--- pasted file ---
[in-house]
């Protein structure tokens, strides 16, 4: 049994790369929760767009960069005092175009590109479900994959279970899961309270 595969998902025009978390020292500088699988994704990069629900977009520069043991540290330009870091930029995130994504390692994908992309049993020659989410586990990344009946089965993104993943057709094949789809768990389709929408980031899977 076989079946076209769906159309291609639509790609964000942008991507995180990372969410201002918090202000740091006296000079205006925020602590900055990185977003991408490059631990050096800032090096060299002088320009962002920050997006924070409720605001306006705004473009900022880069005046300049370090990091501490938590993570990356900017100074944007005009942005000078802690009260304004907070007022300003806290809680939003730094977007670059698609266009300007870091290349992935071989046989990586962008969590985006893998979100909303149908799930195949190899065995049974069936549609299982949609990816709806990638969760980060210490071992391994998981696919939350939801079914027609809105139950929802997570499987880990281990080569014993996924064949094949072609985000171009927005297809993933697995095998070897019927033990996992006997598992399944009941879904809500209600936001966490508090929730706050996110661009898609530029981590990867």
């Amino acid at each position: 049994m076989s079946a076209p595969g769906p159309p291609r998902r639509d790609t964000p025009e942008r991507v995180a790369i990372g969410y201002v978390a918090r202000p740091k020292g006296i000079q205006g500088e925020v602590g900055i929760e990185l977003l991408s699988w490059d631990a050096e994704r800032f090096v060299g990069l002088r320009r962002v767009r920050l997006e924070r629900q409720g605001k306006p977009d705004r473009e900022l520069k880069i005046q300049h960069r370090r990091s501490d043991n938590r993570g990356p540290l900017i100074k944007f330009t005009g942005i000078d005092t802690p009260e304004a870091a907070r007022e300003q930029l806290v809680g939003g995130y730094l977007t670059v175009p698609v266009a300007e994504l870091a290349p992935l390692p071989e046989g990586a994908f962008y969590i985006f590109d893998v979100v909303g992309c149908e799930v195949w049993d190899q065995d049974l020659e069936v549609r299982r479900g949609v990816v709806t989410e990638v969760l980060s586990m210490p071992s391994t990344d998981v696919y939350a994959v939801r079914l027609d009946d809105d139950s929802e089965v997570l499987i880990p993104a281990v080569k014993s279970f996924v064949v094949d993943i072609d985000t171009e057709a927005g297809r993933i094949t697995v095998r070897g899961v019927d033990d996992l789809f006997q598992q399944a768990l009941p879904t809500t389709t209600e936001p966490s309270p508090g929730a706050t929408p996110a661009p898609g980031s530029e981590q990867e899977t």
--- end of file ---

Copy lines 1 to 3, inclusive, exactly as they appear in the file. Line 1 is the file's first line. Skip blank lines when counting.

[in-house]
């Protein structure tokens, strides 16, 4: 049994790369929760767009960069005092175009590109479900994959279970899961309270 595969998902025009978390020292500088699988994704990069629900977009520069043991540290330009870091930029995130994504390692994908992309049993020659989410586990990344009946089965993104993943057709094949789809768990389709929408980031899977 076989079946076209769906159309291609639509790609964000942008991507995180990372969410201002918090202000740091006296000079205006925020602590900055990185977003991408490059631990050096800032090096060299002088320009962002920050997006924070409720605001306006705004473009900022880069005046300049370090990091501490938590993570990356900017100074944007005009942005000078802690009260304004907070007022300003806290809680939003730094977007670059698609266009300007870091290349992935071989046989990586962008969590985006893998979100909303149908799930195949190899065995049974069936549609299982949609990816709806990638969760980060210490071992391994998981696919939350939801079914027609809105139950929802997570499987880990281990080569014993996924064949094949072609985000171009927005297809993933697995095998070897019927033990996992006997598992399944009941879904809500209600936001966490508090929730706050996110661009898609530029981590990867």
């Amino acid at each position: 049994m076989s079946a076209p595969g769906p159309p291609r998902r639509d790609t964000p025009e942008r991507v995180a790369i990372g969410y201002v978390a918090r202000p740091k020292g006296i000079q205006g500088e925020v602590g900055i929760e990185l977003l991408s699988w490059d631990a050096e994704r800032f090096v060299g990069l002088r320009r962002v767009r920050l997006e924070r629900q409720g605001k306006p977009d705004r473009e900022l520069k880069i005046q300049h960069r370090r990091s501490d043991n938590r993570g990356p540290l900017i100074k944007f330009t005009g942005i000078d005092t802690p009260e304004a870091a907070r007022e300003q930029l806290v809680g939003g995130y730094l977007t670059v175009p698609v266009a300007e994504l870091a290349p992935l390692p071989e046989g990586a994908f962008y969590i985006f590109d893998v979100v909303g992309c149908e799930v195949w049993d190899q065995d049974l020659e069936v549609r299982r479900g949609v990816v709806t989410e990638v969760l980060s586990m210490p071992s391994t990344d998981v696919y939350a994959v939801r079914l027609d009946d809105d139950s929802e089965v997570l499987i880990p993104a281990v080569k014993s279970f996924v064949v094949d993943i072609d985000t171009e057709a927005g297809r993933i094949t697995v095998r070897g899961v019927d033990d996992l789809f006997q598992q399944a768990l009941p879904t809500t389709t209600e936001p966490s309270p508090g929730a706050t929408p996110a661009p898609g980031s530029e981590q990867e899977t």